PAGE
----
• OUP also asserts that the 2012 copyright reforms were the reason that Canadian educational publisher Nelson Education Ltd failed. And yet, an affidavit filed by Nelson’s chief executive officer in what were effectively bankruptcy proceedings, the company lists reduced spending on new curriculum by Canadian schools, increasing use of open education resources, the use of used textbooks, and the transition from traditional print books to digital products (which is said to be ‘having a transformative effect on the business’) as matters that adversely affected the company’s profitability. (sub. 97, pp. 41–42)

More critical again, academics from the Program on Information Justice and Intellectual Property at the American University Washington College of Law stated:[5]

Ultimately, evaluating the impacts of fair use, or any specific policy change, is hard work. The diffuse and forward-looking benefits of open exceptions like fair use may be hard to measure, but they are no less real. The PWC’s evaluation of the costs and benefits of fair use are not real. It is full of imagined horror stories that are unlikely to take place in fact and should be disregarded in their entirety. (sub. DR149, p. 3)

The Commission further relied on a study that Australia’s Department of Communications and the Arts had commissioned from Ernst & Young and was equally dismissive of the PwC study.[6]

It is nice to see that the Commission recognized that the tales of the demise of Canadian publishers are just that, and that the Commission saw the same flaws that I saw since Access Copyright began propagating these falsehoods in 2014. Even more remarkable is the fact that Access Copyright (as well as some of its members and their Australian counterparts) have never responded or attempted to correct the flaws that I identified in their made-up “evidence” 2.5 years ago. Rather, unbothered by the evident fallacy of their arguments, they have chosen to make bogus claims a centerpiece of their advocacy.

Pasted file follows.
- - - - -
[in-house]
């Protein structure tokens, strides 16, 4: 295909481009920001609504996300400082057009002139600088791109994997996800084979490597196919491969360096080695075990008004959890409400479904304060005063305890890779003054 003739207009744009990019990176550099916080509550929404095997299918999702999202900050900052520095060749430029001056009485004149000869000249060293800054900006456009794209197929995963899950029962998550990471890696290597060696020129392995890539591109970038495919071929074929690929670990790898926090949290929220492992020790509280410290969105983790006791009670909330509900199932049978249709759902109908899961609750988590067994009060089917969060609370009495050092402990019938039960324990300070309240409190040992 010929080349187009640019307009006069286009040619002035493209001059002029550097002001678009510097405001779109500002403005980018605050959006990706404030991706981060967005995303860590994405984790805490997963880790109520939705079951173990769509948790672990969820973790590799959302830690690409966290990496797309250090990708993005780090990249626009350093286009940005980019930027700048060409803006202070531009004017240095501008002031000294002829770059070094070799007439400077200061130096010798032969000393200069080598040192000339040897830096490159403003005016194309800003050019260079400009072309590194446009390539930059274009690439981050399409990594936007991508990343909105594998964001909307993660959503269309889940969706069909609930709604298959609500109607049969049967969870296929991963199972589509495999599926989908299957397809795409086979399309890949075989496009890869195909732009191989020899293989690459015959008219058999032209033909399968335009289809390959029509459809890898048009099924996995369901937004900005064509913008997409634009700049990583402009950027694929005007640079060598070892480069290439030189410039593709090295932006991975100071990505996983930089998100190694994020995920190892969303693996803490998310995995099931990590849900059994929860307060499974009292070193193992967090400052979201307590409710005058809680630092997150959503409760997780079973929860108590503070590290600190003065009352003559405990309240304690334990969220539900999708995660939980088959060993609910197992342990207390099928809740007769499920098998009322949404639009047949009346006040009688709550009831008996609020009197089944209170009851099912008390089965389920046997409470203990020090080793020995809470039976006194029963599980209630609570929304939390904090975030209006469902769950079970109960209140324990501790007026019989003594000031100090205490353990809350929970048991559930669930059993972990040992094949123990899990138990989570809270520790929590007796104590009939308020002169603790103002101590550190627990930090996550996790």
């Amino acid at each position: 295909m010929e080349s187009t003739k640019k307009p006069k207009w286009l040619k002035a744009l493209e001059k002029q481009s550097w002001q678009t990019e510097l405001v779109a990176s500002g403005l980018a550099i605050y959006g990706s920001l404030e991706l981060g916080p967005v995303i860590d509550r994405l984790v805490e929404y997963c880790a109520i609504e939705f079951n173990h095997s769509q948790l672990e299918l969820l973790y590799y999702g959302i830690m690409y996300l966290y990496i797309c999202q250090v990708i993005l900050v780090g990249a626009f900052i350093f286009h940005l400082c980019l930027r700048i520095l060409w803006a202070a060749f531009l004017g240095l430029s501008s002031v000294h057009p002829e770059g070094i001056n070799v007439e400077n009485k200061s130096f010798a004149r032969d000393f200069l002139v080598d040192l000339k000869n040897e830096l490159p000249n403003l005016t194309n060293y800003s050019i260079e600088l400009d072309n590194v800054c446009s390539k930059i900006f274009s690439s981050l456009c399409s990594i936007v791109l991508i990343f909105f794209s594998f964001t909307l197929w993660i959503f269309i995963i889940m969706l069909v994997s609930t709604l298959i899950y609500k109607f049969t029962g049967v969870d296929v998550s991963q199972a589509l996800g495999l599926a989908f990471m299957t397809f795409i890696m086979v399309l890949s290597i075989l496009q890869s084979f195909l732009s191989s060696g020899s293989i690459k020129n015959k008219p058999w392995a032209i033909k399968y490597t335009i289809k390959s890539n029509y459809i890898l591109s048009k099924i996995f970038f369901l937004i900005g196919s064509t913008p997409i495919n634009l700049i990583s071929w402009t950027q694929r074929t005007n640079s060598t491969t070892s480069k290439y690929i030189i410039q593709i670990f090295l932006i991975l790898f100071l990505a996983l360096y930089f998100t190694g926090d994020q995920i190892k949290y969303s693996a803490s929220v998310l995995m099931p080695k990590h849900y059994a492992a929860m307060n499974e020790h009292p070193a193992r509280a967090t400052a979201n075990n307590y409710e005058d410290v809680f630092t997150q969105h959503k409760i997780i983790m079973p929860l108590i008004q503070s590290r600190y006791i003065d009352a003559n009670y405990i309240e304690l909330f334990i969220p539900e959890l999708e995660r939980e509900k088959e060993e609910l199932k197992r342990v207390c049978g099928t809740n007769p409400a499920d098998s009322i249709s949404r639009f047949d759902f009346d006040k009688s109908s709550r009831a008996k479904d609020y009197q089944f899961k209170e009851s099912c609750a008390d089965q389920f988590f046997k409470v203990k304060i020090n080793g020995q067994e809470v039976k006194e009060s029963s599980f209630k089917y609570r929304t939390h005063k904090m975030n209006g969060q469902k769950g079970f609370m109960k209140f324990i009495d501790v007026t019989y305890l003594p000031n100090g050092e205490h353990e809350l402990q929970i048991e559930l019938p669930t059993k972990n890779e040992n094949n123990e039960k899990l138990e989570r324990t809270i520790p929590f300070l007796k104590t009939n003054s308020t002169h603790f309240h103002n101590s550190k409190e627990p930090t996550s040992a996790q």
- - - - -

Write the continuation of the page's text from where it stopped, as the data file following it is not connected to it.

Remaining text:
While it is encouraging to see that at least the Australian Productivity Commission has not been swayed by this campaign of misinformation, it is nonetheless regrettable that Access Copyright and its counterparts have chosen to maintain it. But it is also sad that instead of focusing on spreading knowledge, reputable publishers, including Oxford University Press, have chosen to tarnish their own reputation and propagate falsehood.

 

[1] Productivity Commission 2016, Intellectual Property Arrangements, Inquiry Report No 78, Canberra, (Dec 20, 2016), online: http://www.pc.gov.au/inquiries/completed/intellectual-property/report, at 10.

[2] Id, at 179.

[3] Id, at 661.

[4] Id, at 180.

[5] I was one of the co-authors of this submission, see Peter A. Jaszi, Michael S. Carroll, Sean M. Flynn, Michael Palmedo, et al., “Evaluating the Benefits of Fair Use: A Response to the PWC Report on the Costs and Benefits of ‘Fair Use'” (2016). Online: http://works.bepress.com/ariel_katz/34/

[6] Id. at 180-81. The EY Report was also made available to the public yesterday, see Ernst & Young, Cost benefit analysis of changes to the Copyright Act 1968, Department of Communications and the Arts (Dec 20, 2016), online: https://www.communications.gov.au/documents/cost-benefit-analysis-changes-copyright-act-1968

 

Posted in Blog, Copyright, Copyright Collectives, Stationers